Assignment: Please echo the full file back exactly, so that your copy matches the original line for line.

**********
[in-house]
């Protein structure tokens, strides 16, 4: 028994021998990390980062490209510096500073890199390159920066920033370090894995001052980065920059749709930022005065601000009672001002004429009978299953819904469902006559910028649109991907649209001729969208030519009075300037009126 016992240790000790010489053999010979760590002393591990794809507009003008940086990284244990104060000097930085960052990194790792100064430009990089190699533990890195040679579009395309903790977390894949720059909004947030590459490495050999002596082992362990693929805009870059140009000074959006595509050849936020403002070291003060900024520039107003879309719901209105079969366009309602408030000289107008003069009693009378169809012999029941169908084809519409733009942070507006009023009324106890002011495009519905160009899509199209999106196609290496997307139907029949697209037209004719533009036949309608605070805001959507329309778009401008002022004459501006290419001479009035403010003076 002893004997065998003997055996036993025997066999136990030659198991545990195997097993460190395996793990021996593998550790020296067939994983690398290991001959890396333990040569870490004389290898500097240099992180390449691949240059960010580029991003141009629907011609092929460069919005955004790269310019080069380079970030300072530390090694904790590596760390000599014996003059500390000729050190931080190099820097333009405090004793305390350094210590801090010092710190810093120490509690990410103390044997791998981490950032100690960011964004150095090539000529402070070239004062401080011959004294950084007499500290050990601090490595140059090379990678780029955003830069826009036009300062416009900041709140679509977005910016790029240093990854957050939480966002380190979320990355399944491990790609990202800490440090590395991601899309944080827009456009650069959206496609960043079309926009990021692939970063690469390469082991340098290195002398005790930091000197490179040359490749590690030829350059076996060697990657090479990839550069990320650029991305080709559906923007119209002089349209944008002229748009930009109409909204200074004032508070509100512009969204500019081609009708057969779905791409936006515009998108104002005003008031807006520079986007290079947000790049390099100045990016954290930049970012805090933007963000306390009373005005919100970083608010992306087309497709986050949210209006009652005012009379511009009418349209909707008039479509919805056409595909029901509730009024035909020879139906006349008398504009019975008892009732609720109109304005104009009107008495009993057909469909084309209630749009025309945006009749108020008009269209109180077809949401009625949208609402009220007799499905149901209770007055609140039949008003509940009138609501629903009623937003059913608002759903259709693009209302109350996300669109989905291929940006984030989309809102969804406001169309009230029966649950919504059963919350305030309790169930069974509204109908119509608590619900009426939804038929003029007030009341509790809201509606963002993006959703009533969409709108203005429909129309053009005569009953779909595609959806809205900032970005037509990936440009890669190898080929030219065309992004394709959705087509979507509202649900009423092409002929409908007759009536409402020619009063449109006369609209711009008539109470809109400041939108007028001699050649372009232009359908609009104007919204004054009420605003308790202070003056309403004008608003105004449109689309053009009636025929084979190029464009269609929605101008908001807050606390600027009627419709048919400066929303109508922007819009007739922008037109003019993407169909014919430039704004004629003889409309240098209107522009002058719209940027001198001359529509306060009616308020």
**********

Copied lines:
[in-house]
């Protein structure tokens, strides 16, 4: 028994021998990390980062490209510096500073890199390159920066920033370090894995001052980065920059749709930022005065601000009672001002004429009978299953819904469902006559910028649109991907649209001729969208030519009075300037009126 016992240790000790010489053999010979760590002393591990794809507009003008940086990284244990104060000097930085960052990194790792100064430009990089190699533990890195040679579009395309903790977390894949720059909004947030590459490495050999002596082992362990693929805009870059140009000074959006595509050849936020403002070291003060900024520039107003879309719901209105079969366009309602408030000289107008003069009693009378169809012999029941169908084809519409733009942070507006009023009324106890002011495009519905160009899509199209999106196609290496997307139907029949697209037209004719533009036949309608605070805001959507329309778009401008002022004459501006290419001479009035403010003076 002893004997065998003997055996036993025997066999136990030659198991545990195997097993460190395996793990021996593998550790020296067939994983690398290991001959890396333990040569870490004389290898500097240099992180390449691949240059960010580029991003141009629907011609092929460069919005955004790269310019080069380079970030300072530390090694904790590596760390000599014996003059500390000729050190931080190099820097333009405090004793305390350094210590801090010092710190810093120490509690990410103390044997791998981490950032100690960011964004150095090539000529402070070239004062401080011959004294950084007499500290050990601090490595140059090379990678780029955003830069826009036009300062416009900041709140679509977005910016790029240093990854957050939480966002380190979320990355399944491990790609990202800490440090590395991601899309944080827009456009650069959206496609960043079309926009990021692939970063690469390469082991340098290195002398005790930091000197490179040359490749590690030829350059076996060697990657090479990839550069990320650029991305080709559906923007119209002089349209944008002229748009930009109409909204200074004032508070509100512009969204500019081609009708057969779905791409936006515009998108104002005003008031807006520079986007290079947000790049390099100045990016954290930049970012805090933007963000306390009373005005919100970083608010992306087309497709986050949210209006009652005012009379511009009418349209909707008039479509919805056409595909029901509730009024035909020879139906006349008398504009019975008892009732609720109109304005104009009107008495009993057909469909084309209630749009025309945006009749108020008009269209109180077809949401009625949208609402009220007799499905149901209770007055609140039949008003509940009138609501629903009623937003059913608002759903259709693009209302109350996300669109989905291929940006984030989309809102969804406001169309009230029966649950919504059963919350305030309790169930069974509204109908119509608590619900009426939804038929003029007030009341509790809201509606963002993006959703009533969409709108203005429909129309053009005569009953779909595609959806809205900032970005037509990936440009890669190898080929030219065309992004394709959705087509979507509202649900009423092409002929409908007759009536409402020619009063449109006369609209711009008539109470809109400041939108007028001699050649372009232009359908609009104007919204004054009420605003308790202070003056309403004008608003105004449109689309053009009636025929084979190029464009269609929605101008908001807050606390600027009627419709048919400066929303109508922007819009007739922008037109003019993407169909014919430039704004004629003889409309240098209107522009002058719209940027001198001359529509306060009616308020």